Paramedics arrived at the scene and escorted Albert to the hospital. Despite attempts to revive him, Gunter was pronounced dead around 2:26 a.m. Following his death, a coroner documented between fifteen to twenty contusions, bruises, and abrasions on his body. On his amended certificate of death, the immediate cause of Albert Gunter's death reads, "EXCITED DELIRIUM DUE TO COCAINE," and a contributing cause is listed as "STRUGGLE DUE TO COCAINE TOXICITY." (Defs.' Summ. J. Mot. [Doc. No. 73], Ex. C.)
B. Relevant Procedural History
Plaintiff's complaint originally alleged five counts, the following three of which are relevant here:*fn5 (1) a Monell claim pursuant to 42 U.S.C. § 1983 against the Township of Lumberton for failure to adequately train and supervise its officers under ("Count One" or "Monell Claim"); (2) a claim for excessive force pursuant to 42 U.S.C. § 1983 against the five Defendant Lumberton police officers ("Count Three" or "Excessive Force Claim"); and
(3) a claim for wrongful death under New Jersey state law ("Count Four" or "Wrongful Death Claim"). (See Pl.'s Br. in Supp. of Reconsideration [Doc. No. 89] 1; see also Pl.'s Compl. [Doc. No. 1] ¶¶ 25-35, 47-56, 57-58.)
On November 1, 2011, the Court conducted a hearing in this matter in relation to a September 30, 2011 Order which originally denied Defendants' motion [Doc. No. 73] for summary judgment. At the November 1, 2011 hearing, the Court clarified the denial of summary judgment with respect to certain claims.
(1) Excessive Force Claim
At the November 1, 2011 hearing, the Court amended the September 30, 2011 Order and granted summary judgment with respect to Count Three - Plaintiff's Excessive Force Claim finding that "as it relate[d] to the use of excessive force, at least up until the point that ... Mr. Gunter was restrained, ... there [were] no material issues of fact on that aspect of plaintiffs' claim." (Hearing Tr. [Doc. No. 90] 4:18-22, Nov. 1, 2011; see also id. at 17:17-20.) The Court did not find "any evidence to suggest that the officers were unreasonable in initiating --- or responding to [Albert Gunter's] resisting arrest with some reasonable force to restrain him, including the use of leg restraints when he continued to kick after being handcuffed." (Id. at 7:23-8:2.) The Court confirmed these findings in its November 7, 2011 Order. (See Order [Doc. No. 87] 2, Nov. 7, 2011.)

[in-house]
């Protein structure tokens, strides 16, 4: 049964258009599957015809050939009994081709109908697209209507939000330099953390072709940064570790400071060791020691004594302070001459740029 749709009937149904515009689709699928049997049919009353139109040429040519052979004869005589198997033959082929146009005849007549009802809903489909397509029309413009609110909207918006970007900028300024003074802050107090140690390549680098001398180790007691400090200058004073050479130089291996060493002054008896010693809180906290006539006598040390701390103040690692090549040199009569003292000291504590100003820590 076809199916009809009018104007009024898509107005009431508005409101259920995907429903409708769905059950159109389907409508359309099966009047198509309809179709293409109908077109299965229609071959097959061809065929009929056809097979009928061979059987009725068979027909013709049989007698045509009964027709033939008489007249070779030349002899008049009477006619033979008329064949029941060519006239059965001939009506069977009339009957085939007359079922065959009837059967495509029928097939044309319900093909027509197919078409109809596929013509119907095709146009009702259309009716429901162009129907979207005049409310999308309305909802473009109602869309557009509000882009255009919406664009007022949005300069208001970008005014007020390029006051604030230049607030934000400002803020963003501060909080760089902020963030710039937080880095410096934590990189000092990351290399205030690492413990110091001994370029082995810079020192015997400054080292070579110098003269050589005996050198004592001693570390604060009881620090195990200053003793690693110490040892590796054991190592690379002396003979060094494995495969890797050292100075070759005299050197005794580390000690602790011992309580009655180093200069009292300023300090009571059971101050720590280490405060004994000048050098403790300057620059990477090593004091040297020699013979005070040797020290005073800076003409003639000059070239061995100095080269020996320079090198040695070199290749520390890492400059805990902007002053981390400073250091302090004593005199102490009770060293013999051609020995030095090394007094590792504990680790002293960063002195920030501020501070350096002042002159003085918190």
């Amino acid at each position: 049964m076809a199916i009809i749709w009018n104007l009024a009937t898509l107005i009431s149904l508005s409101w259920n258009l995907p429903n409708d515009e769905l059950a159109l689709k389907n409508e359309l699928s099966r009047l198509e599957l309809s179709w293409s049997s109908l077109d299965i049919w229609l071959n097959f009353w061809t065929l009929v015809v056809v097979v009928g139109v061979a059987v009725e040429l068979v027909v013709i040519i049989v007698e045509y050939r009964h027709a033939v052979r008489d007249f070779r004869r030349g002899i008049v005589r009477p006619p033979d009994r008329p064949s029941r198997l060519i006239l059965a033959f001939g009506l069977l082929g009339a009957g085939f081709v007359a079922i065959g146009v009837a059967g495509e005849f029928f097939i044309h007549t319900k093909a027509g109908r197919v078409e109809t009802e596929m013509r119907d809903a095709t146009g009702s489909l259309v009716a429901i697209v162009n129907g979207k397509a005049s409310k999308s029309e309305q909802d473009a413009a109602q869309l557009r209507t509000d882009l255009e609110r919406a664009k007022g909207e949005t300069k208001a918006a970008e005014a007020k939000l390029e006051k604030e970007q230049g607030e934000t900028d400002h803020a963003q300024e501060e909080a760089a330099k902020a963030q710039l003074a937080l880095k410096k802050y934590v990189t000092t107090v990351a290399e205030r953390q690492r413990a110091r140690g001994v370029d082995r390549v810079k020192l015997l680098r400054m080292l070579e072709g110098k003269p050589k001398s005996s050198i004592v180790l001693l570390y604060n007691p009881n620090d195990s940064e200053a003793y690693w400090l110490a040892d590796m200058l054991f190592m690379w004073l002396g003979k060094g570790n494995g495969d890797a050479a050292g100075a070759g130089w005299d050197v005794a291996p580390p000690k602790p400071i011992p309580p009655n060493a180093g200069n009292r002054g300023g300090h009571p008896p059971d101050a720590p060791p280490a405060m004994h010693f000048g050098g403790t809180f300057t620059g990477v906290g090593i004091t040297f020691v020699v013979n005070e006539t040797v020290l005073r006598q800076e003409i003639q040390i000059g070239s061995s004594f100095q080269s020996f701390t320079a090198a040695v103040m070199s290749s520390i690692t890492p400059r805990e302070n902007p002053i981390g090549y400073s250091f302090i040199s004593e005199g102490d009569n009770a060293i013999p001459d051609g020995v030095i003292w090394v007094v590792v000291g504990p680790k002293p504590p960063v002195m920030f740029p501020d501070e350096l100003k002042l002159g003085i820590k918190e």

However, the Court expressed concerns at the November 1, 2011 hearing "about the material issues of fact as to when [Mr. Gunter] was finally restrained, how ... the officers responded after that event." (Id. at 9:15-17.) The Court framed the issue as follows, was Albert Gunter: left on the floor to die for 15 minutes while he was breathing, and [Defendants] refused a reasonable request to help from someone who is trained in medicine ... or, after having restrained him, [did Defendants] immediately call the EMTs, and [thus Mr. Gunter's] death ... is simply an unfortunate, unintended, and tragic consequence of a violent struggle? (Id. at 12:3-10.) The Court concluded that these "two very different scenarios, ... meant that there was a material issue of fact that needed to be resolved" relating to whether or not there was a "constitutionally unreasonable deprivation of medical attention" after Mr. Gunter was restrained. (Id. at 12:11-13, 16:19-24.) Accordingly, the Court invited the parties to file motions for reconsideration or renewed motions ...